India’s economy has stalled. Growth in the second quarter fell to 4.4 percent at an annual rate, down from 8 percent two years ago. The rupee has slumped. Consumer-price inflation is about 10 percent and rising. The country faces what could be a full-scale financial crisis.

This would be a testing situation even if India had a well-functioning government, but it doesn’t. With a general election due next May, politics are paralyzed. Between now and the vote, the Reserve Bank of India, led by its new governor, Raghuram Rajan, can do only so much -- but the central bank can at least resist demands to make a bad situation worse.

Like other emerging-market economies, India is suffering from uncertainty surrounding the U.S. Federal Reserve’s intentions on monetary policy -- specifically, the prospect of higher U.S. interest rates. But India is feeling more pain than most others, and for this can thank its government. Economic policy is in disarray.

To restore strong and stable growth, India will have to curb public borrowing, reduce its external deficit, attract foreign investment and get inflation back down. Thanks to the gridlock in New Delhi, the RBI is being asked to do it all with the one and a half policies at its disposal: interest rates (a powerful economic tool) and foreign-exchange intervention (a puny one). That’s impossible, and it would be a big mistake for the RBI to try.

The central bank’s best bet is to make clear that it will set interest rates to stabilize inflation. This would leave foreign-exchange intervention to lessen volatility in the currency -- a policy the RBI has already tried in a limited way, by selling dollars directly to oil importers. The country’s reserves are too small for this to be done on a large scale, but there’s no need for that in any event; a cheaper currency is not such a bad thing. It improves India’s competitiveness, and the rupee would have to fall a lot further before it became seriously undervalued in terms of economic fundamentals.

True, depending on what else happens, the depreciation may add to inflation -- but containing that risk is what interest rates are for. It is the threat of inflation, not movements in the currency, that should guide interest rates. A clearer statement from the RBI that this is the policy would help to settle nerves.

With inflation already high, adding to aggregate demand can’t be the way to restore growth. On the contrary, because public debt is a mounting concern, the policy mix from now on should include budgetary tightening. To this end, India badly needs to broaden its tax base. Collecting more revenue won’t happen before the election; merely resisting pre-election demands to raise public spending will be difficult enough.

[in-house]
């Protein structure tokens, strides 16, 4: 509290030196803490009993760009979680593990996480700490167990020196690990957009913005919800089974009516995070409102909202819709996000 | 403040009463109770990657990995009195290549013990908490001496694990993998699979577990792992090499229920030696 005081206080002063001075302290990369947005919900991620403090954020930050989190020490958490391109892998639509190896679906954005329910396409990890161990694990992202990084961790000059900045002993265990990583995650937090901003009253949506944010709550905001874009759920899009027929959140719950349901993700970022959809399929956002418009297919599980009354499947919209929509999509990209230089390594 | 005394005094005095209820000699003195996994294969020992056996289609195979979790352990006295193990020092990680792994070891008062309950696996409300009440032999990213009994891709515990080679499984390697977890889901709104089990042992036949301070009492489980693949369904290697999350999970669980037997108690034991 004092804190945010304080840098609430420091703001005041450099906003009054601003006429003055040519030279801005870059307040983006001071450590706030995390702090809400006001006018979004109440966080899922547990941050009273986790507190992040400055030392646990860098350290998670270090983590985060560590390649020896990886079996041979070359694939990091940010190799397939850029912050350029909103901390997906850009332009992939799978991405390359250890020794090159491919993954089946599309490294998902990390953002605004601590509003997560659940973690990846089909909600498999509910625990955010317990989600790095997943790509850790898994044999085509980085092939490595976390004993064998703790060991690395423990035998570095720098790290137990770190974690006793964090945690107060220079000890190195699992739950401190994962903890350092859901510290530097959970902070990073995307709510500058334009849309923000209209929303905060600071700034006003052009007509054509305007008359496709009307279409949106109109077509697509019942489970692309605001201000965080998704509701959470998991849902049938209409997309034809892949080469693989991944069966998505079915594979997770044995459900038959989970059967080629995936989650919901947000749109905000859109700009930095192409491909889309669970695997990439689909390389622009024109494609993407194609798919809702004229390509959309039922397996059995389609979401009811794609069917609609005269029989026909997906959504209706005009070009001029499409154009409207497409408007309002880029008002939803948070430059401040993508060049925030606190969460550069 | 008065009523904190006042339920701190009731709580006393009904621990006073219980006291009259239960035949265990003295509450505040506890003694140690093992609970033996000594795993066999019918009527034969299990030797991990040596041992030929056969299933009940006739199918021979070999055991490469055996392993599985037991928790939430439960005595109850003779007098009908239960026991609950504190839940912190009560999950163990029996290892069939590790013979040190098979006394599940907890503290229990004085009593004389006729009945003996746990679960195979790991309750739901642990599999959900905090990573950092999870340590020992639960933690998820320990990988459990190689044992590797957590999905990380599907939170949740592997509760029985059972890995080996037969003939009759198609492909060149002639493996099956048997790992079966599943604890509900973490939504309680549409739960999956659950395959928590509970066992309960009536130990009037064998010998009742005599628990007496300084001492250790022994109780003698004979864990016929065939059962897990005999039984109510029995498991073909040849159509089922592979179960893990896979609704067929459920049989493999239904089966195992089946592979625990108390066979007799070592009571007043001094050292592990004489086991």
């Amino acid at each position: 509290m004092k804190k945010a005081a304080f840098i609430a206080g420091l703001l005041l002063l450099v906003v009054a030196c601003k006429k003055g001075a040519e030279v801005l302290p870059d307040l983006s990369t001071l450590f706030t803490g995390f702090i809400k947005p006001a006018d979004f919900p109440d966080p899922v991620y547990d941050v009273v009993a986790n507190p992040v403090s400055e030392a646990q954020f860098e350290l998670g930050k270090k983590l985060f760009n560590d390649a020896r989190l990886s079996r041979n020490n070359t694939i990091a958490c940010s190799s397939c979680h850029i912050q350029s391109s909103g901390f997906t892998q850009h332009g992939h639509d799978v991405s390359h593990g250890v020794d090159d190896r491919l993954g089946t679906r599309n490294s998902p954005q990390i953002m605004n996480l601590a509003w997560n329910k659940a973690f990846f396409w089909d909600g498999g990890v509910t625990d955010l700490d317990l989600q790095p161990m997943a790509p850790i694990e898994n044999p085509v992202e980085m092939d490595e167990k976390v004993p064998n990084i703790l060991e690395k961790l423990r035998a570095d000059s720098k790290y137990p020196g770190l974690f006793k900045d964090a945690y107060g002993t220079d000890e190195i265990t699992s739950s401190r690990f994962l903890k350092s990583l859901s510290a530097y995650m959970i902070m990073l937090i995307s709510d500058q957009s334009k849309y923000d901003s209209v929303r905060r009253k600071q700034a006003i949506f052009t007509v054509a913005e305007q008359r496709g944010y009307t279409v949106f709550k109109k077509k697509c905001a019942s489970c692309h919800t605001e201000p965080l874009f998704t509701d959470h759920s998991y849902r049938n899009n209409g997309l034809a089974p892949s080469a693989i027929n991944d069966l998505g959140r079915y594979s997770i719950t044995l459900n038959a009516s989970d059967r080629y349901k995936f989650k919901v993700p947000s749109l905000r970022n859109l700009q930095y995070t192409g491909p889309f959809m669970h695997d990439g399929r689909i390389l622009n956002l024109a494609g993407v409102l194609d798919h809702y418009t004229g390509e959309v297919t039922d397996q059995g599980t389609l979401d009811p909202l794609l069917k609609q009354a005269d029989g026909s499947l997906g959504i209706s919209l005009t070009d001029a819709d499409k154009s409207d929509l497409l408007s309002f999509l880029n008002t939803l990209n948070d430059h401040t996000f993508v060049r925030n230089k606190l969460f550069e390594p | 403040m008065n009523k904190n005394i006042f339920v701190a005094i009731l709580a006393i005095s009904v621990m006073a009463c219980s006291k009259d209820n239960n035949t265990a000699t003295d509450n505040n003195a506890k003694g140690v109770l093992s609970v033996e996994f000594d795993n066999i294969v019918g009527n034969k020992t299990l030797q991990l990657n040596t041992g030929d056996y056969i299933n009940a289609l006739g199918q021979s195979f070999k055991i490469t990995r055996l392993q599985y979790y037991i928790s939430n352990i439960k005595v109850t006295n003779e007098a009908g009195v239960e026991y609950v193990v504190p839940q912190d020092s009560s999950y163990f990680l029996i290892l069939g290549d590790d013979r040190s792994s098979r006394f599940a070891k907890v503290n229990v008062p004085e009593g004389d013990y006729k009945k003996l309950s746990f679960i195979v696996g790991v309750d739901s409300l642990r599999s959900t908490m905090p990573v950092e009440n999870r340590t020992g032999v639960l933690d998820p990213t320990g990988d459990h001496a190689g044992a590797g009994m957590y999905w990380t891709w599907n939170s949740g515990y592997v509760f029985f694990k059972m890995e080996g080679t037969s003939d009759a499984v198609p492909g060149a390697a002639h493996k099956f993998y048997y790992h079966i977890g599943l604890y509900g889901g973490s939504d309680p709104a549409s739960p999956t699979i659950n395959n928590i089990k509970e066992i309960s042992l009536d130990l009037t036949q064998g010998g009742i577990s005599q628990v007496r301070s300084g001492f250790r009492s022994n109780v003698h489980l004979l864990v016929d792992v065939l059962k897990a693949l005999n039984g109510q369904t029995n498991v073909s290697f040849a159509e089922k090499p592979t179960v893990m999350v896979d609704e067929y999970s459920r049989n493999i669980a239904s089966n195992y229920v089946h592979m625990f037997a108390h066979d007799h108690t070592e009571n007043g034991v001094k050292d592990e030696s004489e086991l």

With inflationary pressures ruling out monetary or fiscal stimulus, what can drive growth? The best hope, as ever, is supply-side reform to unleash the country’s still-enormous potential. This is why the rupee’s fall is a blessing in disguise: It gives India’s puny export sector a chance to grow. Making the most of that opportunity requires a new effort by the government to sweep away regulatory and other barriers to investment. This would also attract new foreign capital and -- no less vital -- persuade overseas equity investors to stay put. If they should flee, India would be in much deeper trouble.

Whatever happens, this isn’t a rerun of the earlier crisis. In 1991, India was tied to a fixed exchange rate and almost drove itself bankrupt defending the rupee; with a floating currency and little foreign-currency public debt, this is no longer a danger. Back then, as the crisis engulfed the country, the so-called license raj was mostly dismantled, and soon the economy leapt ahead. In 2013, getting back on the high-growth track demands a second phase of reform, but the scale of the task isn’t so daunting.

India’s problems are soluble. As before, the question is whether its politicians can summon the will without an outright collapse to shock them into action.

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